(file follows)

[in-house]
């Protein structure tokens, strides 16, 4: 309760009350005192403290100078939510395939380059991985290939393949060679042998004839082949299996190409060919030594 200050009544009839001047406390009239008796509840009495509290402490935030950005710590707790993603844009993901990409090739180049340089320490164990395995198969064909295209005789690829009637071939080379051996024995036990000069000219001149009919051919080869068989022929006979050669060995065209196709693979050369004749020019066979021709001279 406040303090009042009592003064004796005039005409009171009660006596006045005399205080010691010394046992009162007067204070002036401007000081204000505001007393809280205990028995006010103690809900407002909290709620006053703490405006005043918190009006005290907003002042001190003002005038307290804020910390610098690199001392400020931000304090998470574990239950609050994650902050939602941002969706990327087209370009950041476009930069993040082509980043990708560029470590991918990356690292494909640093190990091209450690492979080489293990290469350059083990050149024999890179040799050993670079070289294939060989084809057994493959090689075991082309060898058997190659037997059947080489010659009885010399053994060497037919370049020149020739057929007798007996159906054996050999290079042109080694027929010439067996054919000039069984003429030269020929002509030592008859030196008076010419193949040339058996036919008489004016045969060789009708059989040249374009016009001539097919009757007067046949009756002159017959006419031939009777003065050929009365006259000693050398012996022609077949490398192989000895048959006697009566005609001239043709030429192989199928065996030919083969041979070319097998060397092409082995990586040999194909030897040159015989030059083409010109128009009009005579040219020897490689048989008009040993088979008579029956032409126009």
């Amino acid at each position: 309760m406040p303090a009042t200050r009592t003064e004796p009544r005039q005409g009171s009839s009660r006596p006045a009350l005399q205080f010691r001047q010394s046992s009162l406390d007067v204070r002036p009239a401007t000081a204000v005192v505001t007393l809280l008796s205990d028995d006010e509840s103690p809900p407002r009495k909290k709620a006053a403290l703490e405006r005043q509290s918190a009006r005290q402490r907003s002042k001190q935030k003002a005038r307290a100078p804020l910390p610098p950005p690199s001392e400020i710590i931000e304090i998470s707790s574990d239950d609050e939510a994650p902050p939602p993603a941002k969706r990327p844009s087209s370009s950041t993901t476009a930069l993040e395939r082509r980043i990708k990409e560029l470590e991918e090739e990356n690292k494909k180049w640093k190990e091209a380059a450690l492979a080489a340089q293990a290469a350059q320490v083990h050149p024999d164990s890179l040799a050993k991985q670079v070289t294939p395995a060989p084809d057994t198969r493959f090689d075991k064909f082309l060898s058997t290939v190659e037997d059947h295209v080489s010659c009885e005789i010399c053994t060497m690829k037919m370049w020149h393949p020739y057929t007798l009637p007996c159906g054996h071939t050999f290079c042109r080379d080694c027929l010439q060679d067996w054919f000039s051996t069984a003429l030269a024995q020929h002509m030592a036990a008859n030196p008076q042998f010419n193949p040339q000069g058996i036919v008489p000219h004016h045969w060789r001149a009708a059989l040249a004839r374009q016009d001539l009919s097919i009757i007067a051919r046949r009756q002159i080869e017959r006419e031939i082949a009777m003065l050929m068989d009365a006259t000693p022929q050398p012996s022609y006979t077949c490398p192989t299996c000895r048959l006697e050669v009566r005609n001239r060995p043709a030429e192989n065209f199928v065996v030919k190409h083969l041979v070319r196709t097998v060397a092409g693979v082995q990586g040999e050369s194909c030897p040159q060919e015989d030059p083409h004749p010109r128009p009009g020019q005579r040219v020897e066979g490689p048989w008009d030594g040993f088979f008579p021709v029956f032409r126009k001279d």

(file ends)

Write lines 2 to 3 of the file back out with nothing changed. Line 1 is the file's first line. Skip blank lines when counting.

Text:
């Protein structure tokens, strides 16, 4: 309760009350005192403290100078939510395939380059991985290939393949060679042998004839082949299996190409060919030594 200050009544009839001047406390009239008796509840009495509290402490935030950005710590707790993603844009993901990409090739180049340089320490164990395995198969064909295209005789690829009637071939080379051996024995036990000069000219001149009919051919080869068989022929006979050669060995065209196709693979050369004749020019066979021709001279 406040303090009042009592003064004796005039005409009171009660006596006045005399205080010691010394046992009162007067204070002036401007000081204000505001007393809280205990028995006010103690809900407002909290709620006053703490405006005043918190009006005290907003002042001190003002005038307290804020910390610098690199001392400020931000304090998470574990239950609050994650902050939602941002969706990327087209370009950041476009930069993040082509980043990708560029470590991918990356690292494909640093190990091209450690492979080489293990290469350059083990050149024999890179040799050993670079070289294939060989084809057994493959090689075991082309060898058997190659037997059947080489010659009885010399053994060497037919370049020149020739057929007798007996159906054996050999290079042109080694027929010439067996054919000039069984003429030269020929002509030592008859030196008076010419193949040339058996036919008489004016045969060789009708059989040249374009016009001539097919009757007067046949009756002159017959006419031939009777003065050929009365006259000693050398012996022609077949490398192989000895048959006697009566005609001239043709030429192989199928065996030919083969041979070319097998060397092409082995990586040999194909030897040159015989030059083409010109128009009009005579040219020897490689048989008009040993088979008579029956032409126009």
């Amino acid at each position: 309760m406040p303090a009042t200050r009592t003064e004796p009544r005039q005409g009171s009839s009660r006596p006045a009350l005399q205080f010691r001047q010394s046992s009162l406390d007067v204070r002036p009239a401007t000081a204000v005192v505001t007393l809280l008796s205990d028995d006010e509840s103690p809900p407002r009495k909290k709620a006053a403290l703490e405006r005043q509290s918190a009006r005290q402490r907003s002042k001190q935030k003002a005038r307290a100078p804020l910390p610098p950005p690199s001392e400020i710590i931000e304090i998470s707790s574990d239950d609050e939510a994650p902050p939602p993603a941002k969706r990327p844009s087209s370009s950041t993901t476009a930069l993040e395939r082509r980043i990708k990409e560029l470590e991918e090739e990356n690292k494909k180049w640093k190990e091209a380059a450690l492979a080489a340089q293990a290469a350059q320490v083990h050149p024999d164990s890179l040799a050993k991985q670079v070289t294939p395995a060989p084809d057994t198969r493959f090689d075991k064909f082309l060898s058997t290939v190659e037997d059947h295209v080489s010659c009885e005789i010399c053994t060497m690829k037919m370049w020149h393949p020739y057929t007798l009637p007996c159906g054996h071939t050999f290079c042109r080379d080694c027929l010439q060679d067996w054919f000039s051996t069984a003429l030269a024995q020929h002509m030592a036990a008859n030196p008076q042998f010419n193949p040339q000069g058996i036919v008489p000219h004016h045969w060789r001149a009708a059989l040249a004839r374009q016009d001539l009919s097919i009757i007067a051919r046949r009756q002159i080869e017959r006419e031939i082949a009777m003065l050929m068989d009365a006259t000693p022929q050398p012996s022609y006979t077949c490398p192989t299996c000895r048959l006697e050669v009566r005609n001239r060995p043709a030429e192989n065209f199928v065996v030919k190409h083969l041979v070319r196709t097998v060397a092409g693979v082995q990586g040999e050369s194909c030897p040159q060919e015989d030059p083409h004749p010109r128009p009009g020019q005579r040219v020897e066979g490689p048989w008009d030594g040993f088979f008579p021709v029956f032409r126009k001279d």